Friday November 16, 2012

This election season was heavy with lots of talk about the rights of women: threats to de-fund Planned Parenthood, outlaw abortion and so many other looming threats against reproductive health and rights. A number of my friends and acquaintances would often say to me with glazed disbelief in their eyes, "I know you may not care much for Obama, but if we don't vote for him, our rights are going to be taken away." I would shrug my shoulders and respond calmly, "They are always threatening to take away reproductive rights during every election cycle. This is nothing new."

It is not that I don't care, but this is a very old story. One that has been retold throughout history starting with the gradual demotion of goddesses (from powerful deities to mere domestic divas) all the way to the witch trials and other subtle means that we witness today. In other words, it is less about access to rights and more about the fear that we have had since the beginning of time. This fear goes by the name of female sexuality.

It is not by sheer coincidence that we have spent most of the 20th century and now the early part of our 21st century debating over a woman's right and ability to give birth. If we take a quick glance at the stories within mythology, religion and literature, we see a common motif:

Lilith, a character from early Jewish folklore, was Adam's first wife who refused to be subservient. In many variations of her story, she eventually births demons and is later accused of stealing the sperm of men; The story of Circe who enchants Odysseus's men and turns them into pigs; The "1001 Arabian Nights" which includes a cautionary tale within its opening pages about the deceit betrayal, and distrust of female sexuality; Ayesha of H. Rider Haggard's "SHE" is a powerful immortal who resides as queen within a mythical city in Africa. Ayesha is known among the locals as an extremely beautiful woman striking both attraction and fear within all who crossed her path. There are many more tales in which the mere existence of a woman, and the power of her sexuality via her beauty, her ability to affect those around her, etc., is enough to arouse suspicion. These factors also signaled danger and the need to control that which threatened social construct.

This need or want to contain female sexuality has been socially manifested in many ways. During the late 19th century for example, as more women started to engage in and/or demand access to higher education and access to other public spheres, the medical community vehemently warned of the dangers. Many articles and reports written during the time claimed that a woman's access to these things would harm their reproductive organs and perhaps their future children. Additionally, there are a ton of parallels that can be made between our fixation to restrict women's rights in relation to the formation of the witch. Long before we have come to know birthing or even access to women's health in a doctor's office, households were served by what society appreciatively called "wise women." They cured ailments with their knowledge of herbs, delivering babies and providing the earliest forms of in-house counseling. While scholars still debate and remain puzzled by possible reasons the shift that happened, these wise women instantly became threats to the social structure. Instead of continued praise, these wise women, midwives and any woman doing similar work became the target of suspicion and fear. Midwives, for instance, were viewed as having a connection to the witch due to their direct involvement with the birthing process. Other later social and political shifts, especially during the early 20th century, effectively took birthing out of the hands of midwives (though we are starting to see a shift back to home birthing and the use of midwives).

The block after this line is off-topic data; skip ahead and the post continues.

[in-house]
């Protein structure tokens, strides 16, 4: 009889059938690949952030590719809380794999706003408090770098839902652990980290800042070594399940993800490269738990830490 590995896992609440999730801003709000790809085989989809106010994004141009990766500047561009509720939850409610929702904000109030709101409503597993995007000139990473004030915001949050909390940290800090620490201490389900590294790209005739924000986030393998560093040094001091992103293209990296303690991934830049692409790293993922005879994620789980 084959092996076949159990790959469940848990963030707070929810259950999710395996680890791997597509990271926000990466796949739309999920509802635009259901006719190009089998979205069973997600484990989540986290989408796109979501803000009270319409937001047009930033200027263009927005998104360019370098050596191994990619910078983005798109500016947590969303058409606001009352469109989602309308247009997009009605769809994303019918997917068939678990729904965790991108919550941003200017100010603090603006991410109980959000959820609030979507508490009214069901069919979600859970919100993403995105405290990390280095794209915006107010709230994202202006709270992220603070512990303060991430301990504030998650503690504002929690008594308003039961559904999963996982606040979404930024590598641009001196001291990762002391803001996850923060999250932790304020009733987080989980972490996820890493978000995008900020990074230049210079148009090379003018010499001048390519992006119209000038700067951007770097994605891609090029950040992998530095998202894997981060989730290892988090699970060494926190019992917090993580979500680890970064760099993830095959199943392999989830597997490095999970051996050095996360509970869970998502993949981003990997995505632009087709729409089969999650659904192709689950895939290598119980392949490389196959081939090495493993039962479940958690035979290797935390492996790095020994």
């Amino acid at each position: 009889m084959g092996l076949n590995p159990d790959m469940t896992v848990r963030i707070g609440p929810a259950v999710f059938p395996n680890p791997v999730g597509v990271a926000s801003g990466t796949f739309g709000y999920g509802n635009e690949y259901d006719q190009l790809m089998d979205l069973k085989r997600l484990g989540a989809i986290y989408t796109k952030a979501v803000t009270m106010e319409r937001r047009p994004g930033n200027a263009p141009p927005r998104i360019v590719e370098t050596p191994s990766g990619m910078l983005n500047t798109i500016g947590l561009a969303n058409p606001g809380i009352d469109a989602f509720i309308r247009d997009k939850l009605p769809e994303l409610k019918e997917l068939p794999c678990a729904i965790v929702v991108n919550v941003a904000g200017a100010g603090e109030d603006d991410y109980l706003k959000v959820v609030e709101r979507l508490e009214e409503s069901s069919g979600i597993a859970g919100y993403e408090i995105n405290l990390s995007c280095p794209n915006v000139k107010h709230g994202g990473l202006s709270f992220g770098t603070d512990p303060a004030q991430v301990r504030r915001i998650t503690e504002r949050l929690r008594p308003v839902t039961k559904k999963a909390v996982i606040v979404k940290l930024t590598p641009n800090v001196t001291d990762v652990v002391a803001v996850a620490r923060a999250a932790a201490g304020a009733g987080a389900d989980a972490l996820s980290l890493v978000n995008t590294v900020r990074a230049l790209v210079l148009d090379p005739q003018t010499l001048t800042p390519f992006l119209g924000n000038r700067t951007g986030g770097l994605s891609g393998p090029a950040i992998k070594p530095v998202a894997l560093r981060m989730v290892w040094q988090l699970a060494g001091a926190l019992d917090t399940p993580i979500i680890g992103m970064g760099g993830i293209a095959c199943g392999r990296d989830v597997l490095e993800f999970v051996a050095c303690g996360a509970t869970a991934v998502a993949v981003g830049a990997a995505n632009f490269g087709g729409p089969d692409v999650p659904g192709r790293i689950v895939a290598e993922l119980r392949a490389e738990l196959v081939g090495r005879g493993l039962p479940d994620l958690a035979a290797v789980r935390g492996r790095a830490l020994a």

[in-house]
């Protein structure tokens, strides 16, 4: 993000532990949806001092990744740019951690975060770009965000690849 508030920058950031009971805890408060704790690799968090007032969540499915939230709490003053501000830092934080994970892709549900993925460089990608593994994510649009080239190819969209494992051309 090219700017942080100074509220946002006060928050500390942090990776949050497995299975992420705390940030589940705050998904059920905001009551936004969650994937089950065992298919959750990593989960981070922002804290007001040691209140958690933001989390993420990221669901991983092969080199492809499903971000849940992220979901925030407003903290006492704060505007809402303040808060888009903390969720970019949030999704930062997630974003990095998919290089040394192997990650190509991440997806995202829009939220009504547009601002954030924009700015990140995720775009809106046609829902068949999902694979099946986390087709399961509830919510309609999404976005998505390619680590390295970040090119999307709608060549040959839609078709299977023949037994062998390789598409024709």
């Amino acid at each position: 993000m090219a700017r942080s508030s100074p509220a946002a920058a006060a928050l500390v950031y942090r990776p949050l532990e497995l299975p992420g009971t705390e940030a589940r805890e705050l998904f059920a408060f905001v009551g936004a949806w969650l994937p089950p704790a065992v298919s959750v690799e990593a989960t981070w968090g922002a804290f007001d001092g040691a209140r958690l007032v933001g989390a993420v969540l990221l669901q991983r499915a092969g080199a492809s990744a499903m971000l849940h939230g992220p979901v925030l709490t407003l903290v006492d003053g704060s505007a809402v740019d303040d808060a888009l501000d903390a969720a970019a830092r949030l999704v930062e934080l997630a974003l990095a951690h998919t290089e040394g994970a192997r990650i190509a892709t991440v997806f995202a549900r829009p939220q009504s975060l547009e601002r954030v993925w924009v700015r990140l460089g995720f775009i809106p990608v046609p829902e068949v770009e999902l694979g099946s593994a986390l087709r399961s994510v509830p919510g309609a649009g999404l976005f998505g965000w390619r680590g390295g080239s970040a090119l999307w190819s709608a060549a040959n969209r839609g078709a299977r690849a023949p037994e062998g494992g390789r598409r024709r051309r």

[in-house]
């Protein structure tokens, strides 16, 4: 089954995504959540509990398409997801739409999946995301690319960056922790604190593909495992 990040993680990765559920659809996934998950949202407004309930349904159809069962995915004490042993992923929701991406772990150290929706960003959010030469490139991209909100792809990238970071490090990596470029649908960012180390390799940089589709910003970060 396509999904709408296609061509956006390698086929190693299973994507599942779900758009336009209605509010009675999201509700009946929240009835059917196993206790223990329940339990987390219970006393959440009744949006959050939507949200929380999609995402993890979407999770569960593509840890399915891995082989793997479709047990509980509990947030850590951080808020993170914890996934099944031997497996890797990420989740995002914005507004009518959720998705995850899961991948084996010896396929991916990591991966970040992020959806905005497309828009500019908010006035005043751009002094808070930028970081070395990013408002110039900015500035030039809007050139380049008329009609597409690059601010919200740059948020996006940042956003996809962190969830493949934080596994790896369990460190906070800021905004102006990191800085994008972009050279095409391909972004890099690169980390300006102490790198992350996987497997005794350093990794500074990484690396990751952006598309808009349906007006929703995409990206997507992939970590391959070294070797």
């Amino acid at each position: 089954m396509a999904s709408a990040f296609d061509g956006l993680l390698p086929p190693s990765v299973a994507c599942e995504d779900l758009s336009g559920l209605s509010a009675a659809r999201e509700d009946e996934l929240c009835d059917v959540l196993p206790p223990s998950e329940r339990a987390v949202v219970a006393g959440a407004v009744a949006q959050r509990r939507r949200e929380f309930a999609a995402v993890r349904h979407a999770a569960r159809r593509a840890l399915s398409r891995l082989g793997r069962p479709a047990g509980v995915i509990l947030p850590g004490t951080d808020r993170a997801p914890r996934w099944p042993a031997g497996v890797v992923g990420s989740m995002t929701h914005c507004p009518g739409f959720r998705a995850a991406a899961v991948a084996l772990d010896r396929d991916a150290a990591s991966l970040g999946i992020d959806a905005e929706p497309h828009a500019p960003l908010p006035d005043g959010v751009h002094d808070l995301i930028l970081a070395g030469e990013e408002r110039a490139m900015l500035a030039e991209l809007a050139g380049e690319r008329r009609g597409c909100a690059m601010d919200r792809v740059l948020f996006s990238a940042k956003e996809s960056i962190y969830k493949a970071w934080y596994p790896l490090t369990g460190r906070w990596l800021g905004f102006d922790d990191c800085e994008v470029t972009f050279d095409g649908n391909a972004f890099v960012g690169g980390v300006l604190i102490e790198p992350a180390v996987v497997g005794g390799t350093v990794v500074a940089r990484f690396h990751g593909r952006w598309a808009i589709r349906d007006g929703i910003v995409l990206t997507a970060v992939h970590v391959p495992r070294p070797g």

The Maleas Malafacaram (which means "The Hammer of the Witches"), not much different than some of the laws that have been created to police women's bodies/rights, was a manual that instructed individuals how to spot a witch. Detailed descriptions that included specific marks to the behaviors were described. Witches were guilty of everything from stealing male bodily fluid to having the power to enchant/entrance. During the witch hunts of the 16th and 17th centuries, part of identifying a witch included the need to have the accused (generally always female) undergo a strip search to find these identifying marks. No, we are not dragging women out of their houses nor are we encouraging neighbors to keep an eye out for the dangerous female form. However, what we have done ever since the decision of Roe v. Wade was institute rules and regulations that depict female sexuality as untrustworthy and as something to be contained: mandatory waiting periods, abortion only in specific instances, lack of access to birth control and other health services, and varying degrees of regulations over how women chooses to give birth. We have swapped the literal strip search for one that involves government attempting to stick its hand in ... well you get the picture. In short, everything about the female form, especially a woman's sexuality was and still is a direct threat to society. In other words, anyone else who in the political arena has been spouting what should and should not happen for women and their bodies is just the same echo that we have been hearing for quite some time.

Thus, this is nothing more than a recurring witch hunt or a high drama where we fear that which we do not fully understand and therefore seek to control. Only this time, the targeted witch, female sexuality, whom we have put on trial is writing her own narrative and speaking out in her own voice.

Shanta Crowley writes from Brattleboro. You can follow her writing at www.reformer802.com/realtalk.